Many people come to meditation and Buddhadharma to find more peace of mind and to enliven the heart. We are not always aware of what gets in the way, but for many, there is a sense of a chronic disturbance. Maybe we are not living the life we had hoped for, or things have not turned out the way we thought they would.
We often talk about suffering, which comes in myriad forms. Some are quite dramatic and some are just an underlying sense of foreboding or discontent. When we have done something that doesn’t agree with our inner sense of okay-ness or our inner guidelines, there can be that foreboding sense of dis-ease. We might feel it in our gut or some free-floating anxiety, irritability or low mood. If we pay attention, we know something doesn’t feel right and is out of alignment.
Ethics has gotten a bad rap in the West. Usually, the association starts with “thou shalt not…” and then some dictum. We often associate ethics with feelings of guilt and fear of punishment. But perhaps instead we might think of ethics as guidelines or principles. They might serve as a guide for not doing harm, for not taking what is not ours, being wise and kind with our speech, intoxicants and sexuality.
What if we all followed just one guideline of not harming – not killing or wounding others? How would the world be a different place? What if we all followed the guideline of not using destructive, accusatory or otherwise derisive speech? What would be happening politically in the here and now if that guideline were followed? Would there be so much enmity? Anger, rage?
Agreed upon guidelines or principles of behavior help to make us feel safer in the world, with ourselves and each other. In our daily lives we can make it a practice to reflect on the ethics of our behavior and forgive ourselves and others when we are seduced by greed, aversion or delusion. We can begin to cultivate reverence for all forms of life and see how interconnected we all are. The pandemic, for all its tragic suffering and controversy, has taught us that we influence profoundly each other’s welfare all the time, that we are in fact interdependent and that we always have the potential to bring harm or kindness to each other’s lives.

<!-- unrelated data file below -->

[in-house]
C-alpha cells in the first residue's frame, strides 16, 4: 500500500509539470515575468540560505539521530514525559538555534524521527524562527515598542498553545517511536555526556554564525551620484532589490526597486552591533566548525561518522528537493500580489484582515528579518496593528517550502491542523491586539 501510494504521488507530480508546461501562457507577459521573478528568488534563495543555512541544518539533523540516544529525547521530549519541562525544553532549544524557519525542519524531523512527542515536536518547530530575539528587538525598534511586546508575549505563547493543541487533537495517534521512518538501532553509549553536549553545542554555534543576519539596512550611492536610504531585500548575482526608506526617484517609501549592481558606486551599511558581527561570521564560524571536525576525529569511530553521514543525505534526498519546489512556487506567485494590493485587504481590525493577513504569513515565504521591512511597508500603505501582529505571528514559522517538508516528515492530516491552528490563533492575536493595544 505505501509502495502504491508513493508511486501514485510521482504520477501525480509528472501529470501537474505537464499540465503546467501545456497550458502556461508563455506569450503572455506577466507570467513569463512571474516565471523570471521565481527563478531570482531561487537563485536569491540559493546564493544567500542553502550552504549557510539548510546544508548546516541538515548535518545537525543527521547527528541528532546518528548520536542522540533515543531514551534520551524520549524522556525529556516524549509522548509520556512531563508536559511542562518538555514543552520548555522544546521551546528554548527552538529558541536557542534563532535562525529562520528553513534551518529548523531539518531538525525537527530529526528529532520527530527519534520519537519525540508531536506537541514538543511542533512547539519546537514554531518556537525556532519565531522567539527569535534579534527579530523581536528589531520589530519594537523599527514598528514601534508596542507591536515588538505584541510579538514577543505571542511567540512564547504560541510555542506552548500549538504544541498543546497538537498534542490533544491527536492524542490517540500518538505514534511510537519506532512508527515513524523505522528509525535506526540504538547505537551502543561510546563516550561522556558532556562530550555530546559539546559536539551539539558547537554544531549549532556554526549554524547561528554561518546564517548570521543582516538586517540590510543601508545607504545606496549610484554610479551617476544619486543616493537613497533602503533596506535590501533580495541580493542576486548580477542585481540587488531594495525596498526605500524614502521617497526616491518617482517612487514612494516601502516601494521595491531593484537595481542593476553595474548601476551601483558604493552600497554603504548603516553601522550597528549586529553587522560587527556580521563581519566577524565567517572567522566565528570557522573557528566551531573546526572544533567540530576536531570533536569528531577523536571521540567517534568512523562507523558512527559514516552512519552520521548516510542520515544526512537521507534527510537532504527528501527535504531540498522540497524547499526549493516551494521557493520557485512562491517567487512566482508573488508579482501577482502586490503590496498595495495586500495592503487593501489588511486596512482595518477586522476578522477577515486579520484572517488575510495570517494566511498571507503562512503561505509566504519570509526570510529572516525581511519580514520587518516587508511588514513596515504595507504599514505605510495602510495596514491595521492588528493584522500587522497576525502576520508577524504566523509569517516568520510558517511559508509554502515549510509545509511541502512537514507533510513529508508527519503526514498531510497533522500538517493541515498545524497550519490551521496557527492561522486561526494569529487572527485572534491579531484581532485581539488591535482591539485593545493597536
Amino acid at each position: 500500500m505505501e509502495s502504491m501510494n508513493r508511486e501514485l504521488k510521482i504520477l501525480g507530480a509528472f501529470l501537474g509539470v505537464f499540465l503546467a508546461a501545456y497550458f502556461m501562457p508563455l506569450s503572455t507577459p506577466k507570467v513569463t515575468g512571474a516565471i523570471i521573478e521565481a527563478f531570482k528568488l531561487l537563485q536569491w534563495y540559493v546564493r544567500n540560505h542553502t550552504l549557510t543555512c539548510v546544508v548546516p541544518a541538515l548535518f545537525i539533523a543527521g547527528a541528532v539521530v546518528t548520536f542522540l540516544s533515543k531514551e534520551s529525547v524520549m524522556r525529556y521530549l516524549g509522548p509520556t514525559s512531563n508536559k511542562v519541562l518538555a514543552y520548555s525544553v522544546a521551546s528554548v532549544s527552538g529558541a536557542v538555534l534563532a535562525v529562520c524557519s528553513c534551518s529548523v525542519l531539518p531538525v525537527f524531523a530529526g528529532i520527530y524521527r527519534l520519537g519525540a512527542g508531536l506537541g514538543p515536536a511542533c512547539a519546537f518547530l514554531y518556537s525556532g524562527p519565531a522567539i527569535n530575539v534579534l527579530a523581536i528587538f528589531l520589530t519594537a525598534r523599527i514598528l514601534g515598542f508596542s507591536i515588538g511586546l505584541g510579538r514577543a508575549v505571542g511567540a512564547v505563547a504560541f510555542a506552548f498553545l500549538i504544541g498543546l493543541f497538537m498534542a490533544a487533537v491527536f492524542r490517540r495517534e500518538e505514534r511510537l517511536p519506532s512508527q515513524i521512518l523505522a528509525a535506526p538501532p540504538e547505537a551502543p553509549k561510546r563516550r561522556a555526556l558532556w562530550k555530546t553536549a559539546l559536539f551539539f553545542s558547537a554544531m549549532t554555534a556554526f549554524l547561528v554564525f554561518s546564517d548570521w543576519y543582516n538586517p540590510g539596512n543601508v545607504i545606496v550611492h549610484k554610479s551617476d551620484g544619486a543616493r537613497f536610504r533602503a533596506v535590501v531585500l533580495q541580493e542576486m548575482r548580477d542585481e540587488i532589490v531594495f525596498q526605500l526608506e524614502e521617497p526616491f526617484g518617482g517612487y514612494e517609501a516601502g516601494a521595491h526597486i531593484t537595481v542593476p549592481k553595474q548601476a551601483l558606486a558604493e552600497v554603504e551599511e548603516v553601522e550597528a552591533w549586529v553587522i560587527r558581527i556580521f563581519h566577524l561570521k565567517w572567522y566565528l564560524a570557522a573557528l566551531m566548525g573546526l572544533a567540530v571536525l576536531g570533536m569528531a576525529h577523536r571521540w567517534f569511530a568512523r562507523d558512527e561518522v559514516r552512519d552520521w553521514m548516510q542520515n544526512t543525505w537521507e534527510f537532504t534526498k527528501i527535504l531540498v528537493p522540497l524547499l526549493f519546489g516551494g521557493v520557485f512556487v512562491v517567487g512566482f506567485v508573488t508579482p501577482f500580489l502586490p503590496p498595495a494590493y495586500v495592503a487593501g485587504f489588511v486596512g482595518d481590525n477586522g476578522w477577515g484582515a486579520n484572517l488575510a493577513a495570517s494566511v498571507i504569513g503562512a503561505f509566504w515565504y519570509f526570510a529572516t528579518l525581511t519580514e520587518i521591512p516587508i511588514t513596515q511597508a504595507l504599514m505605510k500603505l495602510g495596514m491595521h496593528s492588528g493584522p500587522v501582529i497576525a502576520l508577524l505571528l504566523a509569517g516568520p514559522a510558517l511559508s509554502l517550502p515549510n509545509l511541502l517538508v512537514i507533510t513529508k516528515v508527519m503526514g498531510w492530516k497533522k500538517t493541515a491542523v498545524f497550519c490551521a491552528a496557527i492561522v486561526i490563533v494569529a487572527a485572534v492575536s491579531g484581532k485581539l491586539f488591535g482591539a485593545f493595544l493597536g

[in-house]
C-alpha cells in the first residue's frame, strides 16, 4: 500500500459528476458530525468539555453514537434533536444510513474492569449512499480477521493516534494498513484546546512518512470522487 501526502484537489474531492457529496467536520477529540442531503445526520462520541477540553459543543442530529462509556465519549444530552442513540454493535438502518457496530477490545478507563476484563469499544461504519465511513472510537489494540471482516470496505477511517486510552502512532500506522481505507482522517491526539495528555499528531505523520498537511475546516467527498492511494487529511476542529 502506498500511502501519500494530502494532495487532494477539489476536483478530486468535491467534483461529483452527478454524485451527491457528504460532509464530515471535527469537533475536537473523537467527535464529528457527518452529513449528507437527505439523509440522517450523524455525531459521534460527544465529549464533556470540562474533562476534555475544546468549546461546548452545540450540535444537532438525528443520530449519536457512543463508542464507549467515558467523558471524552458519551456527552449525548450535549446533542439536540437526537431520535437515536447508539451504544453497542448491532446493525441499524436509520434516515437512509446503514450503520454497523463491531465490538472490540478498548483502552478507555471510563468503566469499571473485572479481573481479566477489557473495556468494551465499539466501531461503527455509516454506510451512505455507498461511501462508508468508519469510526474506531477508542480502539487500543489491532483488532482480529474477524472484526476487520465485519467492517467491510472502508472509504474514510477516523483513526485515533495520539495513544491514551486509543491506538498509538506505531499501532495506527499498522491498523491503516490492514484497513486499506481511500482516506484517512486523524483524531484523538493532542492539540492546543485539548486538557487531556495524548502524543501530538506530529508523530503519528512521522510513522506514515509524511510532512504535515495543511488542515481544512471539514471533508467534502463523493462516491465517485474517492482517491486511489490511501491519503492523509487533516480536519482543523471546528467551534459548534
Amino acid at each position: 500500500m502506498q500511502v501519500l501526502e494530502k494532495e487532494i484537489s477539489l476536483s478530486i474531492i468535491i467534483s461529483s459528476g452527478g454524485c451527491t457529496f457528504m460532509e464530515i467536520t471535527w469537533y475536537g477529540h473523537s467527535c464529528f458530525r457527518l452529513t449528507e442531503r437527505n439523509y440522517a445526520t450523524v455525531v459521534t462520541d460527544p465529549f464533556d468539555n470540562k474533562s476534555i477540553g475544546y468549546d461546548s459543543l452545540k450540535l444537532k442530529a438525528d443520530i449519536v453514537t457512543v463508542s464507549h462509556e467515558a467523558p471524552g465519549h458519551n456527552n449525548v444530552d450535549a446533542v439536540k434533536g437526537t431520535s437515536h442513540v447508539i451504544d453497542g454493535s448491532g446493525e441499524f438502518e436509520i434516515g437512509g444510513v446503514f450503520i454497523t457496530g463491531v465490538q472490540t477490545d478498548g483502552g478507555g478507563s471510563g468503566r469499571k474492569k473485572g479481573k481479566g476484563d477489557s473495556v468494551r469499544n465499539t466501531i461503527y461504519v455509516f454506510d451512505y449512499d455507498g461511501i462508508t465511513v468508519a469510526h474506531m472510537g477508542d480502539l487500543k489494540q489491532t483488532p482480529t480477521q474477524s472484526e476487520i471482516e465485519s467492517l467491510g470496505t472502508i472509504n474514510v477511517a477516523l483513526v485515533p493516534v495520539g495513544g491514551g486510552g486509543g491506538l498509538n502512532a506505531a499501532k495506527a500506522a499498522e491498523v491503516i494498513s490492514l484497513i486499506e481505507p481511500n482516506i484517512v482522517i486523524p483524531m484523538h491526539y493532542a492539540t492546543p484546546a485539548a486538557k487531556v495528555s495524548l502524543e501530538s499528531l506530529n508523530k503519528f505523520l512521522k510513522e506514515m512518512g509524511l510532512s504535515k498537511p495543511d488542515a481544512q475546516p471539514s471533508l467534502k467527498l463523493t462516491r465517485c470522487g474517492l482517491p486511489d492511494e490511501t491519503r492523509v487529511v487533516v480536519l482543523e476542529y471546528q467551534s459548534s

The core ethical code of Buddhism is known as the five precepts. They are not rules or commandments but principles that are undertaken freely and put into practice with kindness, forgiveness, wisdom and sensitivity. They advocate the practice of non-harming, not taking what is not freely given, engaging in honest and kind speech, non-harming with our sexuality and not using intoxicants to the extent that they cause carelessness.
Being “a lamp unto ourselves,” I invite you to feel less distressed in your life, to think and act wisely and with compassion for ourselves and each other. Trusting what you already know innately from your heart-mind – how to care well for all beings and live together more harmoniously.